These highly crafted benches are made in two sizes. The gallery bench is designed to sit in the middle of a room and is 900mm deep to allow for sitting on both sides. The foyer bench is designed to sit at the edge of the room and is 600mm deep to allow for sitting on one side only. The gently pillowed top and bottom give the benches a very natural feel. They are carved initially on a 5 axis CNC machine and then assembled and finished by hand to create the elegant edge profile. They are finished with hand applied natural hard wax oils to keep the timber looking and feeling as natural as possible.
Bio Iridescent Sequin,
The winner of the Student Designer category is Bio Iridescent Sequin, which the judges praised as a refreshing alternative to finishes and colour within the fashion industry. Head judge Corinne Julius says “Wood encompasses all kinds of experimentation. Students can help us appreciate new developments and manners of wood’s qualities.” Brunato has been awarded a £1,000 cash prize as winner of this category.
Designer/maker: Elissa Brunato
University/college: Central Saint Martins, Material Futures
Bio-engineering wood/cellulose: Research Institutes
of Sweden (RISE), Hjalmar Granberg and Tiffany Abitbol
Wood species: Canadian softwood Kraft pulp
Bio Iridescent Sequin is a response to the unsustainable shimmering beads and sequins currently used in fashion and textiles. Brunato’s sequin uses bio-technologies to create colourful shimmering sequins from naturally abundant wood. Through extracting the crystalline form of cellulose, the wood imitates the alluring visual aesthetics of shiny plastic while remaining lightweight, strong and compostable. Brunato is working alongside material scientists Hjalmar Granberg and Tiffany Abitbol from RISE Research Institutes in Sweden.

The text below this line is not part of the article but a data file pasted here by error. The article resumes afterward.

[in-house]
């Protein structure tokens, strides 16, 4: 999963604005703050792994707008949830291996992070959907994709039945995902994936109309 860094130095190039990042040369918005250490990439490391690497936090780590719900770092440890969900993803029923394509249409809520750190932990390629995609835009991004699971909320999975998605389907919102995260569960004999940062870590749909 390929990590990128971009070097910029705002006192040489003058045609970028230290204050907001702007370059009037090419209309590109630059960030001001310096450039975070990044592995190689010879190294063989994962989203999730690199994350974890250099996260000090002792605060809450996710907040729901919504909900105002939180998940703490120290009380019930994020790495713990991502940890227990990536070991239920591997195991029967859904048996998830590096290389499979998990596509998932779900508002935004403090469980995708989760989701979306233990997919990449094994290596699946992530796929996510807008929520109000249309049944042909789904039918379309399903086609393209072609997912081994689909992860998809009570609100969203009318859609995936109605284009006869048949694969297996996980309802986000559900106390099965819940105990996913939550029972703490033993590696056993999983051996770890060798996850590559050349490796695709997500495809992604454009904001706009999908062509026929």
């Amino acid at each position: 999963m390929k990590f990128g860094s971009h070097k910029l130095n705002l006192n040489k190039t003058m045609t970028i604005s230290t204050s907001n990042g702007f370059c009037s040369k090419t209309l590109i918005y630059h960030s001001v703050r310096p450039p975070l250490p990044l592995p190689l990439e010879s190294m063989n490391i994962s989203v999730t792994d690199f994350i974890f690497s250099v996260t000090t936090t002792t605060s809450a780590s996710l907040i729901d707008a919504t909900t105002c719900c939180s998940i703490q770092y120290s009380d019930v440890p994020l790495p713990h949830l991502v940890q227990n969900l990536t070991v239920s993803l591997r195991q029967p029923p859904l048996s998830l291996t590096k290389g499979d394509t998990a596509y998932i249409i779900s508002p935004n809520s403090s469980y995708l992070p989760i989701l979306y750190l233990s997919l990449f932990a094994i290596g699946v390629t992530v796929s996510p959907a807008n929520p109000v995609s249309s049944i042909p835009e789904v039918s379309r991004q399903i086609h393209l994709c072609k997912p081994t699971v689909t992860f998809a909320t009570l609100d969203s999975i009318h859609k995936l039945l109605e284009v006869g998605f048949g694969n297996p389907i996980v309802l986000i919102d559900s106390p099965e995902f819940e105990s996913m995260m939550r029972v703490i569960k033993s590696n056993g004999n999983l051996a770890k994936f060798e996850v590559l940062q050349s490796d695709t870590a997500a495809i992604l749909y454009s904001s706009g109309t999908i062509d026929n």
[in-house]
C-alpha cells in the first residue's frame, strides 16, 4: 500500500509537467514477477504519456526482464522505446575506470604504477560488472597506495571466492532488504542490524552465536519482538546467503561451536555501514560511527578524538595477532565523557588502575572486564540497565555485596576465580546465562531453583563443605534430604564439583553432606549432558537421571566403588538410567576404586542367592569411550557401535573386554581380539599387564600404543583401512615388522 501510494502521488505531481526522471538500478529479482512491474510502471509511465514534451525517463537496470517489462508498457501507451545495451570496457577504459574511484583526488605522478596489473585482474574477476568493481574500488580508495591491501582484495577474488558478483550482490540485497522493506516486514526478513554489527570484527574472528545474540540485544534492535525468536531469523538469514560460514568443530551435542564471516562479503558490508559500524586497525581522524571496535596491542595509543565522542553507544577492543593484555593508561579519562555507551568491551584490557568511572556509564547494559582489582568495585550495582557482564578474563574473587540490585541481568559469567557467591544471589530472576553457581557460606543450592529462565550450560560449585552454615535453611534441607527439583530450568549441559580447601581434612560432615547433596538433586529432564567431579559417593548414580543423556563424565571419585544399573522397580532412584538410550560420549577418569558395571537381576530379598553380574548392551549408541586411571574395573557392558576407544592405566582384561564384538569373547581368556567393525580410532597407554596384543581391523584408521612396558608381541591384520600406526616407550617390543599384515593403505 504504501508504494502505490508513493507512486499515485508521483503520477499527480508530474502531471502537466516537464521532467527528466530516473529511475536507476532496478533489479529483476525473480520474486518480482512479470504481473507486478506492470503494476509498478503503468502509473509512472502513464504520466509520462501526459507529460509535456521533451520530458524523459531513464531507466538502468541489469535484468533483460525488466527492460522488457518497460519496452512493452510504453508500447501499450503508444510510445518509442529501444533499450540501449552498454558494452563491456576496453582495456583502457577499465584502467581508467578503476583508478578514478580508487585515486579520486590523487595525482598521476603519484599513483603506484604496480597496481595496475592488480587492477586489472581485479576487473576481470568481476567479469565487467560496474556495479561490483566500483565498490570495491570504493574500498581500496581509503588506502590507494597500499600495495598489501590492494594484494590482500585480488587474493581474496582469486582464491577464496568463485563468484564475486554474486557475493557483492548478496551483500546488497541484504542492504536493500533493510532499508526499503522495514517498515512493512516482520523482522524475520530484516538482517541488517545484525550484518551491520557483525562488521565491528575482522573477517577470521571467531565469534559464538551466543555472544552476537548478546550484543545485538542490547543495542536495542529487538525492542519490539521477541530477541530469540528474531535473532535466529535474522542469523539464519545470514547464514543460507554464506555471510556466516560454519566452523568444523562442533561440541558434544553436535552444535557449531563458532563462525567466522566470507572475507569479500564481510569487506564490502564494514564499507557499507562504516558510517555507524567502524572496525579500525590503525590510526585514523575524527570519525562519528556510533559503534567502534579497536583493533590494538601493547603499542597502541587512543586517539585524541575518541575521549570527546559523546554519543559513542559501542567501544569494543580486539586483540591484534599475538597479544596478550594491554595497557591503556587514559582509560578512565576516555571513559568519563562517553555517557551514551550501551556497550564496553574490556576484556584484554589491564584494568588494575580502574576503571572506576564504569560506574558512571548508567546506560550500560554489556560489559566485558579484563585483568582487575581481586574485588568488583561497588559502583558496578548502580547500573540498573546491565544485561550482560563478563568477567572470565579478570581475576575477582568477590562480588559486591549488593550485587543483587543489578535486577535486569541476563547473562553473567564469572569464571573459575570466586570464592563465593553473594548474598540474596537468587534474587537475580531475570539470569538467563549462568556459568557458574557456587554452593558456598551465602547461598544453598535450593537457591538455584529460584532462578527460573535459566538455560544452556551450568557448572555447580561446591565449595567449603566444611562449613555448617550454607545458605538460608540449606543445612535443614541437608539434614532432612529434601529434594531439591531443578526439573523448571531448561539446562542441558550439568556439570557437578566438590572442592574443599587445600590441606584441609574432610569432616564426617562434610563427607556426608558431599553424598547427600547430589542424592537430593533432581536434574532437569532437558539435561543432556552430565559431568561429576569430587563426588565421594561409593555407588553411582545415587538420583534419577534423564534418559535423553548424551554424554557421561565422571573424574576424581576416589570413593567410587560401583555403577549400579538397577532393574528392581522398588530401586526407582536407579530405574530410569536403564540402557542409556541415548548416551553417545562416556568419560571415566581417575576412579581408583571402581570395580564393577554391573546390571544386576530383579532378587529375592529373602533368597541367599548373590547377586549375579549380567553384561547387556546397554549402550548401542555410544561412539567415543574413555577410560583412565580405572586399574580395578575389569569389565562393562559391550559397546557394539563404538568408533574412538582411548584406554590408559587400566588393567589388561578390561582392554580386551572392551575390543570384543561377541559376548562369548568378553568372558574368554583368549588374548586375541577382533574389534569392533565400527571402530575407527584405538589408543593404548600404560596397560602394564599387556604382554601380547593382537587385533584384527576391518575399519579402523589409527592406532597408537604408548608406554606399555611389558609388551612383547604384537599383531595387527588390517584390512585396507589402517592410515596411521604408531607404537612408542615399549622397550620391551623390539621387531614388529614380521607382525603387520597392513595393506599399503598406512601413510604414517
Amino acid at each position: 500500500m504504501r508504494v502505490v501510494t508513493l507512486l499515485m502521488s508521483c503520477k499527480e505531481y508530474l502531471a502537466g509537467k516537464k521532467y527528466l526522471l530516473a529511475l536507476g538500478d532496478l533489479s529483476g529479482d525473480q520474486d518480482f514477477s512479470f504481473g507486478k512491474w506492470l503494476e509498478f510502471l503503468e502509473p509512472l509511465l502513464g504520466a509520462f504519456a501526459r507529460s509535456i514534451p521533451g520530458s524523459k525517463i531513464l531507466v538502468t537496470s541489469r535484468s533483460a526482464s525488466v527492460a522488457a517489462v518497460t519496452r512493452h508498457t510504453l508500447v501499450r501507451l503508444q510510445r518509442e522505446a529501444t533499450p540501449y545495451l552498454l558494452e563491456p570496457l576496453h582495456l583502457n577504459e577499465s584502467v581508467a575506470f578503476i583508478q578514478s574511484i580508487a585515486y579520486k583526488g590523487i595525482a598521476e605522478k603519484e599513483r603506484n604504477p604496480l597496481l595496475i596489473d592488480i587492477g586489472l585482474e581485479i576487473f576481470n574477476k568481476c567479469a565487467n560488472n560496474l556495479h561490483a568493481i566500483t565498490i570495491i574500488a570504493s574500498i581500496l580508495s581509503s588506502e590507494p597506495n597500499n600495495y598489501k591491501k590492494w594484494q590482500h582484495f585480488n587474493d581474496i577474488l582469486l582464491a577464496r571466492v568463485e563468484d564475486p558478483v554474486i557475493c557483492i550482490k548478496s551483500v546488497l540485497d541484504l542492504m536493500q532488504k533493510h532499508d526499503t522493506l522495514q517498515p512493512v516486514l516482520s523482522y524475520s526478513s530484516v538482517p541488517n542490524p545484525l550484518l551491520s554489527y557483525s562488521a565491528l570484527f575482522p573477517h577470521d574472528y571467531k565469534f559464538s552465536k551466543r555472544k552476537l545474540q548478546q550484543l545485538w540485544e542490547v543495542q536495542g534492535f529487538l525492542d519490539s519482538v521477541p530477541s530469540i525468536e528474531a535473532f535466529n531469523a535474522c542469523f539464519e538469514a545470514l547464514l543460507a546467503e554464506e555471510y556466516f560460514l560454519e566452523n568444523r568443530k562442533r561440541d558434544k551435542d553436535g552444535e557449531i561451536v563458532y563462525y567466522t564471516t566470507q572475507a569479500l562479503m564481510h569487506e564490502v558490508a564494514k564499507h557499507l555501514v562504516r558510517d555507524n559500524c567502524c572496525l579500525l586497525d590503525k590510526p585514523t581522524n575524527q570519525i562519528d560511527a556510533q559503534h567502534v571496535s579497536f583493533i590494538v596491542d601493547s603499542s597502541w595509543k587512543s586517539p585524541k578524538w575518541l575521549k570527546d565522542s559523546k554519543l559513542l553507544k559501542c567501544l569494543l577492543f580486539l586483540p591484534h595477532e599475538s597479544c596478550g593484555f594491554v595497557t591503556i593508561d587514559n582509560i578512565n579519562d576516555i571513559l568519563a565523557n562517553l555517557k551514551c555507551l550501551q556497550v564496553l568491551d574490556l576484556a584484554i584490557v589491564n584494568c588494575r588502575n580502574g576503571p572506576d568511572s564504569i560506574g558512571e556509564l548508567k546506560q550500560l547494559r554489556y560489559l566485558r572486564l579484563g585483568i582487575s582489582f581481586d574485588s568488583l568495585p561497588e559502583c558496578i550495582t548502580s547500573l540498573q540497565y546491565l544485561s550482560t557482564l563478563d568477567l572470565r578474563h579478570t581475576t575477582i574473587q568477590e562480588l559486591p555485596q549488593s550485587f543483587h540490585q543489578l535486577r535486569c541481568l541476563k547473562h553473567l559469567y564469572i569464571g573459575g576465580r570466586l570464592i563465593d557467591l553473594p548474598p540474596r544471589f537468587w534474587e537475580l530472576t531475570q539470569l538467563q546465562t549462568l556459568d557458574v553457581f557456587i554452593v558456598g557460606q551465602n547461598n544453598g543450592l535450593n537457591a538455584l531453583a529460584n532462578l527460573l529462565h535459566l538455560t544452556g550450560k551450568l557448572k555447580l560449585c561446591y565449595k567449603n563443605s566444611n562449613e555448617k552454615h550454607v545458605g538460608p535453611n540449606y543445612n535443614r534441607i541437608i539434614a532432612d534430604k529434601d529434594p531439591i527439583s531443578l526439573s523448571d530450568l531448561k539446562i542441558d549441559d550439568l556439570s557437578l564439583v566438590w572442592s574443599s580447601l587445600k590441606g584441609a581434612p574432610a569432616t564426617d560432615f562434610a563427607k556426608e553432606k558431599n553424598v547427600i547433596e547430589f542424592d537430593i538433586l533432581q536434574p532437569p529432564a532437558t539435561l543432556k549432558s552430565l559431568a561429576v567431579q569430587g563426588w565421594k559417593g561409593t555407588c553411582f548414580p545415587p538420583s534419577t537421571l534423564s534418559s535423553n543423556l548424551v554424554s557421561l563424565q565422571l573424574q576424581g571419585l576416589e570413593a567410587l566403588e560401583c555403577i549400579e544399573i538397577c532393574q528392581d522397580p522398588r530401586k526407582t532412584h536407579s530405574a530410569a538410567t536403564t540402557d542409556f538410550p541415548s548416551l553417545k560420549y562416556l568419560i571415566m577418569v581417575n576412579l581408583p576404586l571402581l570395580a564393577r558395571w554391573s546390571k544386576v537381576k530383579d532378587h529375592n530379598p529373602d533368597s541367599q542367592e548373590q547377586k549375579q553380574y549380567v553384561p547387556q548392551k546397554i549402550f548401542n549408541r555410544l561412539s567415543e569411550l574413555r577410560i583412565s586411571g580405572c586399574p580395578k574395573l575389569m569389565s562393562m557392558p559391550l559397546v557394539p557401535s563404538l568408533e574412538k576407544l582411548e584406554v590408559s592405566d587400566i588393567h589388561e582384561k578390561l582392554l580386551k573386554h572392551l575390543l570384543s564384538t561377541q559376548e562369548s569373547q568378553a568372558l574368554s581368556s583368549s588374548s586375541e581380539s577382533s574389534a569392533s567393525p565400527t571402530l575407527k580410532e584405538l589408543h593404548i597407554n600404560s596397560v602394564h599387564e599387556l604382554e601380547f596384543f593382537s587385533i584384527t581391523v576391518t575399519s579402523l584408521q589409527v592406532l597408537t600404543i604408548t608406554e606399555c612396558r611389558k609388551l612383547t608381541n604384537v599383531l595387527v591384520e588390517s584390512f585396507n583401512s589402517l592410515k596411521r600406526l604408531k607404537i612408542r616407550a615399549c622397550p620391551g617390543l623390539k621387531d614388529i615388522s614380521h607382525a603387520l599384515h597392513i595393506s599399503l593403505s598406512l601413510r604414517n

STUDENT DESIGNER PEOPLE’S CHOICE AWARD
Anton Mikkonen has received £500 for winning the Student Designer People’s Choice Award with Udon Stool. Voting took place at 100% Design in September.
Designer: Anton Mikkonen
University/college: The Sir John Cass School of Art
Wood Species: ash
As a young boy Mikkonen was fascinated by woodgrain and knots. He would look for knots near each other and create faces and other shapes. With the Udon Stool, Mikkonen has matched the uniqueness of woodgrain with a very unique aesthetic. The stool consists of five parts, all CNC routed with a 2D CNC machine. The holes for the legs were also cut out with the CNC router and the legs were then added by hand.
The buildings judging panel is led by three-time Gold Award winner Stephen Corbett of Green Oak Carpentry. The panel includes Andrew Lawrence, Arup; Adam Richards, Adam Richards Architects; Kirsten Haggart, Waugh Thistleton Architects; Nathan Wheatley, engenuiti; David Morley, David Morley Architects; Jim Greaves, Hopkins; and architectural journalist Ruth Slavid. The furniture and product panel is led by design critic, curator and journalist Corinne Julius. The panel includes Oliver Stratford, editor of Disegno magazine; designer/makers Sebastian Cox and Eleanor Lakelin; Yael Mer of Raw Edges Design Studio; and Rod Wales of Wales & Wales.
As a not-for-profit competition, the Wood Awards can only happen with collaborative industry sponsorship. Major Sponsors are American Hardwood Export Council and Carpenters’ Company. Other Sponsors include American Softwoods, Arnold Laver, Timber Trade Federation, TRADA and Wood for Good.